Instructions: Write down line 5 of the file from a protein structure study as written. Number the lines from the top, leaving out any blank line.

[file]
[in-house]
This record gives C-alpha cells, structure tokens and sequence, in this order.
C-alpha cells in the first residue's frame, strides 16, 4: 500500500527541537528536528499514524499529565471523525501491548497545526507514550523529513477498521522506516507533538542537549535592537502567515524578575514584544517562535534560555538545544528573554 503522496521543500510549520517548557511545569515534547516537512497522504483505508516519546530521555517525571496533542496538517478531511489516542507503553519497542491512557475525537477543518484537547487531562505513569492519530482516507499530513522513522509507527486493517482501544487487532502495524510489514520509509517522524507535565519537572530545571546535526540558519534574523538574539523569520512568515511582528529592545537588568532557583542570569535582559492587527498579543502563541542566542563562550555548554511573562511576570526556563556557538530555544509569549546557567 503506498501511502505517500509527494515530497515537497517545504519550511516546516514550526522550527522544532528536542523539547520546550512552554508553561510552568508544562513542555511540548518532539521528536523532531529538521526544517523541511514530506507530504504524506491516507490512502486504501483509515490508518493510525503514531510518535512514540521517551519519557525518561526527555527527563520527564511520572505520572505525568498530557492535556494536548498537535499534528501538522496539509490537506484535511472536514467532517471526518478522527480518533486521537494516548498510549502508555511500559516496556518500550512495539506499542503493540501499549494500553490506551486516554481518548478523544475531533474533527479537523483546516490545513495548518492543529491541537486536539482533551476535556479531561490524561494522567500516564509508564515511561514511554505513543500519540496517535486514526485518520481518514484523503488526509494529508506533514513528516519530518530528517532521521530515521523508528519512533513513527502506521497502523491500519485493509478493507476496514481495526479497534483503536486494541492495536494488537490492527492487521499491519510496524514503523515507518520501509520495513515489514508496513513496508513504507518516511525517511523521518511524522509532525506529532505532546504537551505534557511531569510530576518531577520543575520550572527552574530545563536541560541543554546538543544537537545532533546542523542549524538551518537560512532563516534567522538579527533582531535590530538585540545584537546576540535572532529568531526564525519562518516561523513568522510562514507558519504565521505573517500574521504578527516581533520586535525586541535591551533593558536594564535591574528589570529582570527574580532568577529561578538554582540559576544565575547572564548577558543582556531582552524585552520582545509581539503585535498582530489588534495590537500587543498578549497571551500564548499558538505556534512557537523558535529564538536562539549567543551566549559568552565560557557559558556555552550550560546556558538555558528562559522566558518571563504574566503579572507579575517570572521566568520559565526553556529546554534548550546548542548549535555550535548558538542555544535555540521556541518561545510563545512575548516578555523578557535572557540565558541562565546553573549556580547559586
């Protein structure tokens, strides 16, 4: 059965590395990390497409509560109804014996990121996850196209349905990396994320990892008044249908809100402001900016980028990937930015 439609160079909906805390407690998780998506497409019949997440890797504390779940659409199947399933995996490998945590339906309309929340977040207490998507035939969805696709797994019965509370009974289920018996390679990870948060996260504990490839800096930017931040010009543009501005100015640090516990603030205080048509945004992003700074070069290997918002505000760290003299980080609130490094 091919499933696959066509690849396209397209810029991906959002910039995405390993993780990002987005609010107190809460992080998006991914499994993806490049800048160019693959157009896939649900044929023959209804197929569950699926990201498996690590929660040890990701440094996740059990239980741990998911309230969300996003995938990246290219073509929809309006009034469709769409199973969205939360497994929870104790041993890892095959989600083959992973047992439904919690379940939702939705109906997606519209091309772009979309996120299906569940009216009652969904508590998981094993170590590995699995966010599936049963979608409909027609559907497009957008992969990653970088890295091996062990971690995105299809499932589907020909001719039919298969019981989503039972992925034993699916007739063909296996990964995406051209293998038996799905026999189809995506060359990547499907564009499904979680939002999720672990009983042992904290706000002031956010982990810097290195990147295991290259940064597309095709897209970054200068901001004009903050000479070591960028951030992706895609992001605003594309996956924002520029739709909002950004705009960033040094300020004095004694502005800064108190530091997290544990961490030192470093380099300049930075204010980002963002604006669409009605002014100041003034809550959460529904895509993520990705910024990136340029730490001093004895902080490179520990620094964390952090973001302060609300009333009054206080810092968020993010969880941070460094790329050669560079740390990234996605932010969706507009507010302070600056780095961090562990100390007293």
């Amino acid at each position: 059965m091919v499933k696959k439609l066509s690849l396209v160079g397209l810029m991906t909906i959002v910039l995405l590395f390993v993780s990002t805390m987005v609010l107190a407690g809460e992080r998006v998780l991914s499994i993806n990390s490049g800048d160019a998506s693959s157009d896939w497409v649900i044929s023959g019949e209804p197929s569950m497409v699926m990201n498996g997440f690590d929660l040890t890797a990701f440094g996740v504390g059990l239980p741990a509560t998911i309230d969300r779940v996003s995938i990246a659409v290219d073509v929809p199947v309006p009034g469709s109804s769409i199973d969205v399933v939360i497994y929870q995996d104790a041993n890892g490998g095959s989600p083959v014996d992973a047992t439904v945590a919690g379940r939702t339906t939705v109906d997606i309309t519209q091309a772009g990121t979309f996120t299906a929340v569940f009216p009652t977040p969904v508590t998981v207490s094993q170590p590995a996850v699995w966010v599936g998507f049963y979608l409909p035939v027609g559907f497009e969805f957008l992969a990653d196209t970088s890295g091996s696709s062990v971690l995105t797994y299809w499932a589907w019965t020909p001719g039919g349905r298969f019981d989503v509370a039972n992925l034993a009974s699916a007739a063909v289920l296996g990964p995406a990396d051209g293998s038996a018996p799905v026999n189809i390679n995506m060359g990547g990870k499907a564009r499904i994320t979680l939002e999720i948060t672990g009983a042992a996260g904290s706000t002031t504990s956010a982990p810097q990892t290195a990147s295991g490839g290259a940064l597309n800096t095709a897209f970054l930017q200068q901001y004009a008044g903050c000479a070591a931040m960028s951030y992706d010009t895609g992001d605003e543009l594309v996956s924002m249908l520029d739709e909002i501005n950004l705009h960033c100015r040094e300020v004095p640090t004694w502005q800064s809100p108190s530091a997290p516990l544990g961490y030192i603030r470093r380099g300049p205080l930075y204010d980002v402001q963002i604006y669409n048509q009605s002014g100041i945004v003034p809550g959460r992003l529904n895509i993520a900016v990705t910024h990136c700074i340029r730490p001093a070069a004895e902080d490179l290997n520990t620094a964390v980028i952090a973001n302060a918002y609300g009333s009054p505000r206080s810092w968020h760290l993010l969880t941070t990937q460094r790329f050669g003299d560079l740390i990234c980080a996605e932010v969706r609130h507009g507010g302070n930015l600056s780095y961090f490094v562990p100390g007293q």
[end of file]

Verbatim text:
């Amino acid at each position: 059965m091919v499933k696959k439609l066509s690849l396209v160079g397209l810029m991906t909906i959002v910039l995405l590395f390993v993780s990002t805390m987005v609010l107190a407690g809460e992080r998006v998780l991914s499994i993806n990390s490049g800048d160019a998506s693959s157009d896939w497409v649900i044929s023959g019949e209804p197929s569950m497409v699926m990201n498996g997440f690590d929660l040890t890797a990701f440094g996740v504390g059990l239980p741990a509560t998911i309230d969300r779940v996003s995938i990246a659409v290219d073509v929809p199947v309006p009034g469709s109804s769409i199973d969205v399933v939360i497994y929870q995996d104790a041993n890892g490998g095959s989600p083959v014996d992973a047992t439904v945590a919690g379940r939702t339906t939705v109906d997606i309309t519209q091309a772009g990121t979309f996120t299906a929340v569940f009216p009652t977040p969904v508590t998981v207490s094993q170590p590995a996850v699995w966010v599936g998507f049963y979608l409909p035939v027609g559907f497009e969805f957008l992969a990653d196209t970088s890295g091996s696709s062990v971690l995105t797994y299809w499932a589907w019965t020909p001719g039919g349905r298969f019981d989503v509370a039972n992925l034993a009974s699916a007739a063909v289920l296996g990964p995406a990396d051209g293998s038996a018996p799905v026999n189809i390679n995506m060359g990547g990870k499907a564009r499904i994320t979680l939002e999720i948060t672990g009983a042992a996260g904290s706000t002031t504990s956010a982990p810097q990892t290195a990147s295991g490839g290259a940064l597309n800096t095709a897209f970054l930017q200068q901001y004009a008044g903050c000479a070591a931040m960028s951030y992706d010009t895609g992001d605003e543009l594309v996956s924002m249908l520029d739709e909002i501005n950004l705009h960033c100015r040094e300020v004095p640090t004694w502005q800064s809100p108190s530091a997290p516990l544990g961490y030192i603030r470093r380099g300049p205080l930075y204010d980002v402001q963002i604006y669409n048509q009605s002014g100041i945004v003034p809550g959460r992003l529904n895509i993520a900016v990705t910024h990136c700074i340029r730490p001093a070069a004895e902080d490179l290997n520990t620094a964390v980028i952090a973001n302060a918002y609300g009333s009054p505000r206080s810092w968020h760290l993010l969880t941070t990937q460094r790329f050669g003299d560079l740390i990234c980080a996605e932010v969706r609130h507009g507010g302070n930015l600056s780095y961090f490094v562990p100390g007293q």